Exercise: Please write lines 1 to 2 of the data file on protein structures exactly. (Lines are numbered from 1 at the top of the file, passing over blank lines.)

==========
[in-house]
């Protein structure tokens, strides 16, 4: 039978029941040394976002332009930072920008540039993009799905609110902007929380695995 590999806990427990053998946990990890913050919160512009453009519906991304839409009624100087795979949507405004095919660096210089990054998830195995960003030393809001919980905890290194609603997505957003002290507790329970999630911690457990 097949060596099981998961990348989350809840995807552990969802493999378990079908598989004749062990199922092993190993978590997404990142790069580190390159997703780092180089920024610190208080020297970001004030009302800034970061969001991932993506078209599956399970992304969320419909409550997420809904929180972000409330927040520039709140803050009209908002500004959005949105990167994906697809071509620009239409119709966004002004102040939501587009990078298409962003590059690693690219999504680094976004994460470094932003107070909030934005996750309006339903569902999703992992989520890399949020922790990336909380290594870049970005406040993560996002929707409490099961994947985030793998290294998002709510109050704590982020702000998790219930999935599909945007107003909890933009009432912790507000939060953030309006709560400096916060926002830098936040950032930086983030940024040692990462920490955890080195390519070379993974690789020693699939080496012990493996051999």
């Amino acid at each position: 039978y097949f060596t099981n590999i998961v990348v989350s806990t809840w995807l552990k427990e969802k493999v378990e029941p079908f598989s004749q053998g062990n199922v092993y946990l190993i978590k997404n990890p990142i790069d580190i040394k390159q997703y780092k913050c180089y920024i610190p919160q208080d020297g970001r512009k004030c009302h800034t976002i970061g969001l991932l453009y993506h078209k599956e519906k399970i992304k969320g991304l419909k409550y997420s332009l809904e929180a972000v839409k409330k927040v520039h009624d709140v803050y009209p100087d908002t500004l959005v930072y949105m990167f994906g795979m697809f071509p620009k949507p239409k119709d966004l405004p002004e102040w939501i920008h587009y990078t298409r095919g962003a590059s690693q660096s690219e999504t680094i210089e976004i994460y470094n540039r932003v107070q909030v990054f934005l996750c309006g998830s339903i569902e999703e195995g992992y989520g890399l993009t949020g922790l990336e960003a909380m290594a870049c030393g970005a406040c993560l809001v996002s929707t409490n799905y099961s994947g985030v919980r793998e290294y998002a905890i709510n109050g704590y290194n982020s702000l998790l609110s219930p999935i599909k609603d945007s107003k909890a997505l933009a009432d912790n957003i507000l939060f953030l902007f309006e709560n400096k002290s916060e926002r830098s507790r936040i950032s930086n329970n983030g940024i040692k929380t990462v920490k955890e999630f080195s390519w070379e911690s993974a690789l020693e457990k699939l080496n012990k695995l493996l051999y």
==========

[in-house]
């Protein structure tokens, strides 16, 4: 039978029941040394976002332009930072920008540039993009799905609110902007929380695995 590999806990427990053998946990990890913050919160512009453009519906991304839409009624100087795979949507405004095919660096210089990054998830195995960003030393809001919980905890290194609603997505957003002290507790329970999630911690457990 097949060596099981998961990348989350809840995807552990969802493999378990079908598989004749062990199922092993190993978590997404990142790069580190390159997703780092180089920024610190208080020297970001004030009302800034970061969001991932993506078209599956399970992304969320419909409550997420809904929180972000409330927040520039709140803050009209908002500004959005949105990167994906697809071509620009239409119709966004002004102040939501587009990078298409962003590059690693690219999504680094976004994460470094932003107070909030934005996750309006339903569902999703992992989520890399949020922790990336909380290594870049970005406040993560996002929707409490099961994947985030793998290294998002709510109050704590982020702000998790219930999935599909945007107003909890933009009432912790507000939060953030309006709560400096916060926002830098936040950032930086983030940024040692990462920490955890080195390519070379993974690789020693699939080496012990493996051999």